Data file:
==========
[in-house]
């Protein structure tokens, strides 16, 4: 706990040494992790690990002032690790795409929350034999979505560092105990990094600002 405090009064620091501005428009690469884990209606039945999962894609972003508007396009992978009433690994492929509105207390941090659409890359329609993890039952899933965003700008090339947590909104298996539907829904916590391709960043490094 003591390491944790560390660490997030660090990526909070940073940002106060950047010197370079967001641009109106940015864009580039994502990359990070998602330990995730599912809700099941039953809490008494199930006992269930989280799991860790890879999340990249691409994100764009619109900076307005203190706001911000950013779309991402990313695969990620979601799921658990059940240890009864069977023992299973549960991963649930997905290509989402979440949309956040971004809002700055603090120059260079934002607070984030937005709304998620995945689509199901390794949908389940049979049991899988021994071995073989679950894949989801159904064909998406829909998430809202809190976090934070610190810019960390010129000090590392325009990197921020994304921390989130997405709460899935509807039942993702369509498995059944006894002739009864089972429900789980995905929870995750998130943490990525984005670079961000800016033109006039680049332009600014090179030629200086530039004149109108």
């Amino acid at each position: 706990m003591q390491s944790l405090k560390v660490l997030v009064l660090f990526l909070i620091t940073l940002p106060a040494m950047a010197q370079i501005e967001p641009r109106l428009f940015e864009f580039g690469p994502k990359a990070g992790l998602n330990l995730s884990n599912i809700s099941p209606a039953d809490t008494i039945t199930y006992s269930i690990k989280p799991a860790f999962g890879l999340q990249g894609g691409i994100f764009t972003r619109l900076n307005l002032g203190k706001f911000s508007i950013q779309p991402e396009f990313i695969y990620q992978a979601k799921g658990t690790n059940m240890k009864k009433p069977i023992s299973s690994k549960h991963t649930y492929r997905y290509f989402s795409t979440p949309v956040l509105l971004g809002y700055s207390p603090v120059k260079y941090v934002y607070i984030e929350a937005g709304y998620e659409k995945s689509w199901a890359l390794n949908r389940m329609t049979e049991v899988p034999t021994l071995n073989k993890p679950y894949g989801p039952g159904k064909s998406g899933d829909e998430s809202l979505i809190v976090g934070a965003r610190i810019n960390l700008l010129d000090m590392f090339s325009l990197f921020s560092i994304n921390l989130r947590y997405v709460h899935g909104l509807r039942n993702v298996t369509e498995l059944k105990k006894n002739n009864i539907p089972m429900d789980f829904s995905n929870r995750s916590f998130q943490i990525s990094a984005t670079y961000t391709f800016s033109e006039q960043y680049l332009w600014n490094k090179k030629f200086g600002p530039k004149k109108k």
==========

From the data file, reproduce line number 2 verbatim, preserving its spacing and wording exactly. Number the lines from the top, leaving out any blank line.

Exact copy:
């Protein structure tokens, strides 16, 4: 706990040494992790690990002032690790795409929350034999979505560092105990990094600002 405090009064620091501005428009690469884990209606039945999962894609972003508007396009992978009433690994492929509105207390941090659409890359329609993890039952899933965003700008090339947590909104298996539907829904916590391709960043490094 003591390491944790560390660490997030660090990526909070940073940002106060950047010197370079967001641009109106940015864009580039994502990359990070998602330990995730599912809700099941039953809490008494199930006992269930989280799991860790890879999340990249691409994100764009619109900076307005203190706001911000950013779309991402990313695969990620979601799921658990059940240890009864069977023992299973549960991963649930997905290509989402979440949309956040971004809002700055603090120059260079934002607070984030937005709304998620995945689509199901390794949908389940049979049991899988021994071995073989679950894949989801159904064909998406829909998430809202809190976090934070610190810019960390010129000090590392325009990197921020994304921390989130997405709460899935509807039942993702369509498995059944006894002739009864089972429900789980995905929870995750998130943490990525984005670079961000800016033109006039680049332009600014090179030629200086530039004149109108």